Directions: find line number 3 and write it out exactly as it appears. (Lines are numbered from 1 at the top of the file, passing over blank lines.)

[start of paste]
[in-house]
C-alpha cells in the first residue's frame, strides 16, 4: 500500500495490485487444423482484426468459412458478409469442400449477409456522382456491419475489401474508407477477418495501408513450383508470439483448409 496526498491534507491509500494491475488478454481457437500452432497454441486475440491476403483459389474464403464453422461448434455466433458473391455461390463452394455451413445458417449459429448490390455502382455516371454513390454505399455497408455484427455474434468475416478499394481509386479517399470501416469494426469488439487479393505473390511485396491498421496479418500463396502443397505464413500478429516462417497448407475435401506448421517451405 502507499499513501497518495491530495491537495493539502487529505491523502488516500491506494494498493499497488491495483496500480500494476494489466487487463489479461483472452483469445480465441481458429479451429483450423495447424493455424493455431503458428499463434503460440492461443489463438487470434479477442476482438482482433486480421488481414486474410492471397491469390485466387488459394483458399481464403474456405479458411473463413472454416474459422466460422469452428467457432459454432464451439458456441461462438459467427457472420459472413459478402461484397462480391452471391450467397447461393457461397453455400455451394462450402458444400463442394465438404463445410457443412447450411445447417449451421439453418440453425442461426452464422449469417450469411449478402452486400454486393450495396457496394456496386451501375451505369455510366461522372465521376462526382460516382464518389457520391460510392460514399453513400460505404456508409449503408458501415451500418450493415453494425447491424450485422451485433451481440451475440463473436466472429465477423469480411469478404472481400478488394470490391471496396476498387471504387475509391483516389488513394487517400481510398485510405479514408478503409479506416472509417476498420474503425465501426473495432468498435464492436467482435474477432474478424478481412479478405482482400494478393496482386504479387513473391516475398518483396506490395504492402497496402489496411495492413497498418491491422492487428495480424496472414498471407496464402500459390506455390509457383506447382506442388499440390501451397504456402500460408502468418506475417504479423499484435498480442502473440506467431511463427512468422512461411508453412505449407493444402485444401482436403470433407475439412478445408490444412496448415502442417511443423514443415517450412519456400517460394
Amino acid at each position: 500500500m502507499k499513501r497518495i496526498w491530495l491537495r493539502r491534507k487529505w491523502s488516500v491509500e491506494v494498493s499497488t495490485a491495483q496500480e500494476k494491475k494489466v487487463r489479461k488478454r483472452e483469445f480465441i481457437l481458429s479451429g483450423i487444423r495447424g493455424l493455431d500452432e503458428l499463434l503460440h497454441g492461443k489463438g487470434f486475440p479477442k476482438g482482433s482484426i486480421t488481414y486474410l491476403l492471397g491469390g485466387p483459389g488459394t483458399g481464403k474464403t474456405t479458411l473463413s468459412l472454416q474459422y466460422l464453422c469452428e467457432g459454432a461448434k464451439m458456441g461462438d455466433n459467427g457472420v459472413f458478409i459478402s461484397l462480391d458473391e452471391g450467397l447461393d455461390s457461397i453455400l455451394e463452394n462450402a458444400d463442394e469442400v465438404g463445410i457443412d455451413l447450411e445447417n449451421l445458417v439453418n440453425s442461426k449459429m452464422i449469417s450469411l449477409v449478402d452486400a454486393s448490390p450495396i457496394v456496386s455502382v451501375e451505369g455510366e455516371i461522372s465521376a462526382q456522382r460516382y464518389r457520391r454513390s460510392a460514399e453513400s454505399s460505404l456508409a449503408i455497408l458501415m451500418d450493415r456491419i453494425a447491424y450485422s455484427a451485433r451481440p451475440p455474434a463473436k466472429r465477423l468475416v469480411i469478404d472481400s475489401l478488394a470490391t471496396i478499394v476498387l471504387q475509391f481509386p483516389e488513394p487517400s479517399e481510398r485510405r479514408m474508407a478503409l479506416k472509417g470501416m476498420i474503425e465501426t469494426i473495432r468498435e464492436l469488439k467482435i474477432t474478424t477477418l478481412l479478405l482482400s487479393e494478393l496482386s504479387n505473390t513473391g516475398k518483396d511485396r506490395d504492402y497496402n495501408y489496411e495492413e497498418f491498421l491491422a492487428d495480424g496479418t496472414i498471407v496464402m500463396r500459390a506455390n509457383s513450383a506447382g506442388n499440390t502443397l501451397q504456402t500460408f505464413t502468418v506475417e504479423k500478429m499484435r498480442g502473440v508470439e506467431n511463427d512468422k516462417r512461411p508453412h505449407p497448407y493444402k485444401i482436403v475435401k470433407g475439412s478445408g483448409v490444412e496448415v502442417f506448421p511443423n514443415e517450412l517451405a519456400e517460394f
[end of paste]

Amino acid at each position: 500500500m502507499k499513501r497518495i496526498w491530495l491537495r493539502r491534507k487529505w491523502s488516500v491509500e491506494v494498493s499497488t495490485a491495483q496500480e500494476k494491475k494489466v487487463r489479461k488478454r483472452e483469445f480465441i481457437l481458429s479451429g483450423i487444423r495447424g493455424l493455431d500452432e503458428l499463434l503460440h497454441g492461443k489463438g487470434f486475440p479477442k476482438g482482433s482484426i486480421t488481414y486474410l491476403l492471397g491469390g485466387p483459389g488459394t483458399g481464403k474464403t474456405t479458411l473463413s468459412l472454416q474459422y466460422l464453422c469452428e467457432g459454432a461448434k464451439m458456441g461462438d455466433n459467427g457472420v459472413f458478409i459478402s461484397l462480391d458473391e452471391g450467397l447461393d455461390s457461397i453455400l455451394e463452394n462450402a458444400d463442394e469442400v465438404g463445410i457443412d455451413l447450411e445447417n449451421l445458417v439453418n440453425s442461426k449459429m452464422i449469417s450469411l449477409v449478402d452486400a454486393s448490390p450495396i457496394v456496386s455502382v451501375e451505369g455510366e455516371i461522372s465521376a462526382q456522382r460516382y464518389r457520391r454513390s460510392a460514399e453513400s454505399s460505404l456508409a449503408i455497408l458501415m451500418d450493415r456491419i453494425a447491424y450485422s455484427a451485433r451481440p451475440p455474434a463473436k466472429r465477423l468475416v469480411i469478404d472481400s475489401l478488394a470490391t471496396i478499394v476498387l471504387q475509391f481509386p483516389e488513394p487517400s479517399e481510398r485510405r479514408m474508407a478503409l479506416k472509417g470501416m476498420i474503425e465501426t469494426i473495432r468498435e464492436l469488439k467482435i474477432t474478424t477477418l478481412l479478405l482482400s487479393e494478393l496482386s504479387n505473390t513473391g516475398k518483396d511485396r506490395d504492402y497496402n495501408y489496411e495492413e497498418f491498421l491491422a492487428d495480424g496479418t496472414i498471407v496464402m500463396r500459390a506455390n509457383s513450383a506447382g506442388n499440390t502443397l501451397q504456402t500460408f505464413t502468418v506475417e504479423k500478429m499484435r498480442g502473440v508470439e506467431n511463427d512468422k516462417r512461411p508453412h505449407p497448407y493444402k485444401i482436403v475435401k470433407g475439412s478445408g483448409v490444412e496448415v502442417f506448421p511443423n514443415e517450412l517451405a519456400e517460394f